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WITandWISDOM(tm) – October 4, 2004
"Challenges are what make this life interesting. Overcoming them is what makes life meaningful." – Author Unknown
Source: Top Greetings
~~~~~~~ SPECIAL THOUGHTS:
In 1975 a child named Raymond Dunn, Jr., was born in New York State. The Associated Press reports that at his birth, a skull fracture and oxygen deprivation caused severe retardation. As Raymond grew, the family discovered further impairments. His twisted body suffered up to twenty seizures per day. He was blind, mute, immobile. He had severe allergies that limited him to only one food: a meat-based formula made by Gerber Foods.
In 1985, Gerber stopped making the formula that Raymond lived on. Carol Dunn scoured the country to buy what stores had in stock, accumulating cases and cases, but in 1990 her supply ran out. In desperation, she appealed to Gerber for help. Without this particular food, Raymond would starve to death. The employees of the company listened.
In an unprecedented action, volunteers donated hundreds of hours to bring out old equipment, set up production lines, obtain special approval from the USDA, and produce the formula--all for one special boy. In January 1995, Raymond Dunn, Jr., known as the
Gerber Boy, died from his physical problems. But during his brief lifetime he called forth a wonderful thing called compassion.
Larry A. Payne, Amarillo, Texas. Leadership, Vol. 16, no. 3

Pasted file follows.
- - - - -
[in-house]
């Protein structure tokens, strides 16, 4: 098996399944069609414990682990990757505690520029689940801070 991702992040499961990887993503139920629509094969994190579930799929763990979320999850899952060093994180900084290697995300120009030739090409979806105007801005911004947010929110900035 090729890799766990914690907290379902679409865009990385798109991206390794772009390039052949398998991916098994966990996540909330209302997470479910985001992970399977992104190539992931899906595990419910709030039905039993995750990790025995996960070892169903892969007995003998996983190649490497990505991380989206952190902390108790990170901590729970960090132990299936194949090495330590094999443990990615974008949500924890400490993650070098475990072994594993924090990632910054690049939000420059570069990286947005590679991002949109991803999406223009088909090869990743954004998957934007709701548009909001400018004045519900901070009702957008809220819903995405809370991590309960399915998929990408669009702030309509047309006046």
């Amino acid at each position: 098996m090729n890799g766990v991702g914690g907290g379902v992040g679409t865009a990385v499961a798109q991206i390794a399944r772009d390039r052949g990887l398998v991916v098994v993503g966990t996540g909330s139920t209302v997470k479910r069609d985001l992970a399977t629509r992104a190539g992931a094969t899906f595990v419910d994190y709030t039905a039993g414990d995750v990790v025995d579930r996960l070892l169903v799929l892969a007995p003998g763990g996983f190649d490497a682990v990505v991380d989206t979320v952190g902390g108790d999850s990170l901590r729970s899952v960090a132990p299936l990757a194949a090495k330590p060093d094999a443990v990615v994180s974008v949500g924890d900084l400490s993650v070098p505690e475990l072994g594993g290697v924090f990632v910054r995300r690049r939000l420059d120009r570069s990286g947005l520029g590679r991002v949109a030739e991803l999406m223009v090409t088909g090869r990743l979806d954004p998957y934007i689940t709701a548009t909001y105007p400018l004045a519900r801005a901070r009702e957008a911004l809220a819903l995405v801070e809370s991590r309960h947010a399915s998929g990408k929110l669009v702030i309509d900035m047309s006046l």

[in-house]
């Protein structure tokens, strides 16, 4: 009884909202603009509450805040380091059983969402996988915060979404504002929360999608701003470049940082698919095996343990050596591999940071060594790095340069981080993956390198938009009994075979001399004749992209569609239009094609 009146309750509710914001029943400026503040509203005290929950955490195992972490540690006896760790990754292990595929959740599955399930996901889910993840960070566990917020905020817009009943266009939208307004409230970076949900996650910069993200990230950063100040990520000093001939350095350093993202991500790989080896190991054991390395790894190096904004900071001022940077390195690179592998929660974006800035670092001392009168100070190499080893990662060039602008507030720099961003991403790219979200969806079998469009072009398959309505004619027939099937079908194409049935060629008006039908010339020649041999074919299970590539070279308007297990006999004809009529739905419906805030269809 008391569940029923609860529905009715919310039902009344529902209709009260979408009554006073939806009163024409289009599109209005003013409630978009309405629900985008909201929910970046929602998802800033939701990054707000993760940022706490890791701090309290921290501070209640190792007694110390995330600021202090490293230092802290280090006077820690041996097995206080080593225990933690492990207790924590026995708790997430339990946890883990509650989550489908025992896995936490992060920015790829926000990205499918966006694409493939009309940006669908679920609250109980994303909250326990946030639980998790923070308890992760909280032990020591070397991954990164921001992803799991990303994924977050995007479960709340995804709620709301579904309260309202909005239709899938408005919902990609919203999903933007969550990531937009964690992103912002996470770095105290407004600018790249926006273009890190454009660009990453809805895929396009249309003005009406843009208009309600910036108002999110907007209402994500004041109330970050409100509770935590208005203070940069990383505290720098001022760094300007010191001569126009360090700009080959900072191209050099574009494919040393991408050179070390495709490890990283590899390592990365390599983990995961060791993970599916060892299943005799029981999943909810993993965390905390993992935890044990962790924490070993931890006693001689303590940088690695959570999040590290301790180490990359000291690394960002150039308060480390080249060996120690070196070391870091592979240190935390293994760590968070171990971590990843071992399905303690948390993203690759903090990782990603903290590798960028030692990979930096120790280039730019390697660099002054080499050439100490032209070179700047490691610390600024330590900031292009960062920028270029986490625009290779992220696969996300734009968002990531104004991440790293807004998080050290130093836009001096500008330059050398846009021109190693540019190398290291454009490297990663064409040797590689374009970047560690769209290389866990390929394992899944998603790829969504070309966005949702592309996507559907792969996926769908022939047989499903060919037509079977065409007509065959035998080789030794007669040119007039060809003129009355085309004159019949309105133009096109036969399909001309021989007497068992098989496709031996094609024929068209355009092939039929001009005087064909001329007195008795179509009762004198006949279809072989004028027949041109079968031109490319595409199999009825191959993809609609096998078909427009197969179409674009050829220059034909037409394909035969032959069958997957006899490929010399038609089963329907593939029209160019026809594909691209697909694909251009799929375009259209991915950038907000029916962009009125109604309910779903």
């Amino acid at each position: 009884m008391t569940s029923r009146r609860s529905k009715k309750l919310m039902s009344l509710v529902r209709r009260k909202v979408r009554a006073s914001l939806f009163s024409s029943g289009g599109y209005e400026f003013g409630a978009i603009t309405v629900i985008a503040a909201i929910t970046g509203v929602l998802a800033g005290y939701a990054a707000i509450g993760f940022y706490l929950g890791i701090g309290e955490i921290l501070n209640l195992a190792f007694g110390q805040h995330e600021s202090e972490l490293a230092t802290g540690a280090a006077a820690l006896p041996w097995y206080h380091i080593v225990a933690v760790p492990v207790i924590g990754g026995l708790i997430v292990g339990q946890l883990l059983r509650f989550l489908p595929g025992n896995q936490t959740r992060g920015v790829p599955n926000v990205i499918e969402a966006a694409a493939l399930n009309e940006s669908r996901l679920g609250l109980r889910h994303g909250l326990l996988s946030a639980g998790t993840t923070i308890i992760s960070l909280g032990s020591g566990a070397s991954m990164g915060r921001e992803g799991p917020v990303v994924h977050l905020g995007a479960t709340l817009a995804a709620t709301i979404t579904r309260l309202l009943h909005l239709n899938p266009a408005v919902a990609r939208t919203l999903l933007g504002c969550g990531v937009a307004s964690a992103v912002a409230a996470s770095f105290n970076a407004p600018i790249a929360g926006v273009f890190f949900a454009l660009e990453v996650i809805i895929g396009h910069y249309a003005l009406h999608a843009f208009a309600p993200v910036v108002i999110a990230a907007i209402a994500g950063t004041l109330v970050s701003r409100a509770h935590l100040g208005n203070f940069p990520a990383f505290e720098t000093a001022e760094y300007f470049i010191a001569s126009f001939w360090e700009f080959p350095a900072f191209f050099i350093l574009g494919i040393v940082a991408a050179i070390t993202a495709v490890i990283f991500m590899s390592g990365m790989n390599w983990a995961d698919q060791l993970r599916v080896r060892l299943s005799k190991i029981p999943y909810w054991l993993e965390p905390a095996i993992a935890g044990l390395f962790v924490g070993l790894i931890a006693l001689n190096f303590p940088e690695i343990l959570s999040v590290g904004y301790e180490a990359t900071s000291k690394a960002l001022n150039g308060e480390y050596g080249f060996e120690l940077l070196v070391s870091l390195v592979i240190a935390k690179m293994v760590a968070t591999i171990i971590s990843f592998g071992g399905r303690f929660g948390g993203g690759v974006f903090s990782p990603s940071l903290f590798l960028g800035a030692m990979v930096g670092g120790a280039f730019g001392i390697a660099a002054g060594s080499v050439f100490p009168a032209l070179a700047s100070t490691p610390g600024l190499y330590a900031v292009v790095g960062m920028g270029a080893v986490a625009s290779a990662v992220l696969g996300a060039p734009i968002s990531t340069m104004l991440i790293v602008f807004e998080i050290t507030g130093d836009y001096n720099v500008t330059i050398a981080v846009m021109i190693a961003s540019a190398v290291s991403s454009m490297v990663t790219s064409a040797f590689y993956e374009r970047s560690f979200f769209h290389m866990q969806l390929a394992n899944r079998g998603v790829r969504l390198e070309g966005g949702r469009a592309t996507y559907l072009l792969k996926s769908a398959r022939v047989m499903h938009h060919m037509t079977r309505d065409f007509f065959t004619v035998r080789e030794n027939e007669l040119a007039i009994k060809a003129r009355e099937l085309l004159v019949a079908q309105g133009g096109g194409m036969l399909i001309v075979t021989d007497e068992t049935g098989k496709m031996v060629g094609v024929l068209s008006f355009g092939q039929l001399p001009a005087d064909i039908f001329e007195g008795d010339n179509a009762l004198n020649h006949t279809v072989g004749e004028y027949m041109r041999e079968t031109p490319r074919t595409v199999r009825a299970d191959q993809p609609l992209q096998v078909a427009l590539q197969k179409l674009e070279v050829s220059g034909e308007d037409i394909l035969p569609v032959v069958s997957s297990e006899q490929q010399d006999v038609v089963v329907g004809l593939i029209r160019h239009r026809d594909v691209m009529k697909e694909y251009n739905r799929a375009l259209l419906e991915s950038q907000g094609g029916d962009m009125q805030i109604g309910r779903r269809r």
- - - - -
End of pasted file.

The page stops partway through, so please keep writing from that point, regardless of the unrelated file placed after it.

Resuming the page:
For more on this story visit:
Source: A Dose of Inspiration, http://www.quietstones.com/mydailydose
~~~~~~~ THIS & THAT:
America is made up of all kinds of people, but one group likes to stand out from the rest. They speak their own language and refuse to fit in. I tried to advise them: "Listen people, if you want to live in America, you've got to learn to speak like everyone else." But I couldn't get through to these people. They just looked at me curiously and said in their strange language, "Yo dude, chill out!" And I lost my cool and shouted, "Why don't you speak English for a change, you teen-agers!"
But later on, I felt guilty and thought to myself, If they don't want to learn my language, perhaps I should learn theirs. So I went to the bookstore and bought myself a Teen-glish dictionary. And I decided to serve my fellow parents as a translator. They sent me questions and I sent them answers and the world is a happier place. Here are some excerpts:
Dear Mr. Translator: My 16-year-old son keeps saying "peace out" to everyone. I'm concerned that he might be smoking something. Should I install a hidden camera in his room? -- Concerned Mom.
Dear Concerned Mom: You need to chill out. When your son says "peace out" to his homeys, he's bidding them goodbye. Either that or he's giving them a report on the situation in Iraq. Please leave him in peace.
Dear Mr. Translator: My son had a terrible accident in my car. When I visited him in the hospital, all he managed to say was, "My bad." Do you think he has suffered brain damage? -- Worried Mom.
Dear Worried Mom: You need to chill out. Your son sounds normal -- as normal as a teen can sound. He was just admitting his mistake in teen lingo. Next time he says, "My bad," all you need to say is, "My mad!"
Dear Mr. Translator: My 15-year-old daughter keeps calling people fat. I'm concerned about her body image. And I'm also concerned that she thinks of me as fat. -- Dieting Mom.
Dear Dieting Mom: You need to chill out. Your daughter is probably calling people "phat," not fat. It's another way of saying "excellent" or "great." As for her thinking of you as phat, all I have to say is this: Phat chance.
Source: Top Greetings, http://www.top-greetings.com/
~~~~~~~ KEEP SMILING:
There was a young lady named Marian,
Who purchased a gun,
Put her hair in a bun,
And became a Montana librarian.
Source: Judy's Jokes for Sunday, mailto:JJs4Sundayfirstname.lastname@example.org
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Source: Ask the Computer Lady, ISSN: 1525-6332
Written by Elizabeth Boston,